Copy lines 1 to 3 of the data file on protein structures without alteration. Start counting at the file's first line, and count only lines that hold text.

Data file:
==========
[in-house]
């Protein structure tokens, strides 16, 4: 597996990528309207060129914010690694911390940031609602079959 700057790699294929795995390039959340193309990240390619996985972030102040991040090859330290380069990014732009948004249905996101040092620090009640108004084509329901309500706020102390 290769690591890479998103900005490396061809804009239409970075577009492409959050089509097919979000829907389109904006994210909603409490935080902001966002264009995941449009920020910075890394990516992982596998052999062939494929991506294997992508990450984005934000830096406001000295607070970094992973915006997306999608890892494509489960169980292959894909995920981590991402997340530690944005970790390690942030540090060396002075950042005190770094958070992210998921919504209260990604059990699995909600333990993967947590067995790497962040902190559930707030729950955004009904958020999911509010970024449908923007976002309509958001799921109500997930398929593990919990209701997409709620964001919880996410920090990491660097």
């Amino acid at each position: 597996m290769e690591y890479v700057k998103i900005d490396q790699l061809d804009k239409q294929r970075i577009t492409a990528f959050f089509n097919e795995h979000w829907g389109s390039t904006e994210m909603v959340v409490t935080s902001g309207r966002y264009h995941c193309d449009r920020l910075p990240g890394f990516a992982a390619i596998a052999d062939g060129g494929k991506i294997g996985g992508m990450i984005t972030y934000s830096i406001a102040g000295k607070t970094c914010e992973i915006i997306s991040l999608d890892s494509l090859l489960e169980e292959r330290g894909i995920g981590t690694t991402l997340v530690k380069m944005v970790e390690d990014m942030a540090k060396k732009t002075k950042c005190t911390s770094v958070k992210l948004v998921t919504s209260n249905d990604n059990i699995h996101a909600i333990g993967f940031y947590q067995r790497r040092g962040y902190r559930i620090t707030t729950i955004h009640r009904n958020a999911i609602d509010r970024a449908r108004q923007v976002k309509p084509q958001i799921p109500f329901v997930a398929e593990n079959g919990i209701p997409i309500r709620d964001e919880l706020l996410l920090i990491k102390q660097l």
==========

[in-house]
């Protein structure tokens, strides 16, 4: 597996990528309207060129914010690694911390940031609602079959 700057790699294929795995390039959340193309990240390619996985972030102040991040090859330290380069990014732009948004249905996101040092620090009640108004084509329901309500706020102390 290769690591890479998103900005490396061809804009239409970075577009492409959050089509097919979000829907389109904006994210909603409490935080902001966002264009995941449009920020910075890394990516992982596998052999062939494929991506294997992508990450984005934000830096406001000295607070970094992973915006997306999608890892494509489960169980292959894909995920981590991402997340530690944005970790390690942030540090060396002075950042005190770094958070992210998921919504209260990604059990699995909600333990993967947590067995790497962040902190559930707030729950955004009904958020999911509010970024449908923007976002309509958001799921109500997930398929593990919990209701997409709620964001919880996410920090990491660097």
């Amino acid at each position: 597996m290769e690591y890479v700057k998103i900005d490396q790699l061809d804009k239409q294929r970075i577009t492409a990528f959050f089509n097919e795995h979000w829907g389109s390039t904006e994210m909603v959340v409490t935080s902001g309207r966002y264009h995941c193309d449009r920020l910075p990240g890394f990516a992982a390619i596998a052999d062939g060129g494929k991506i294997g996985g992508m990450i984005t972030y934000s830096i406001a102040g000295k607070t970094c914010e992973i915006i997306s991040l999608d890892s494509l090859l489960e169980e292959r330290g894909i995920g981590t690694t991402l997340v530690k380069m944005v970790e390690d990014m942030a540090k060396k732009t002075k950042c005190t911390s770094v958070k992210l948004v998921t919504s209260n249905d990604n059990i699995h996101a909600i333990g993967f940031y947590q067995r790497r040092g962040y902190r559930i620090t707030t729950i955004h009640r009904n958020a999911i609602d509010r970024a449908r108004q923007v976002k309509p084509q958001i799921p109500f329901v997930a398929e593990n079959g919990i209701p997409i309500r709620d964001e919880l706020l996410l920090i990491k102390q660097l």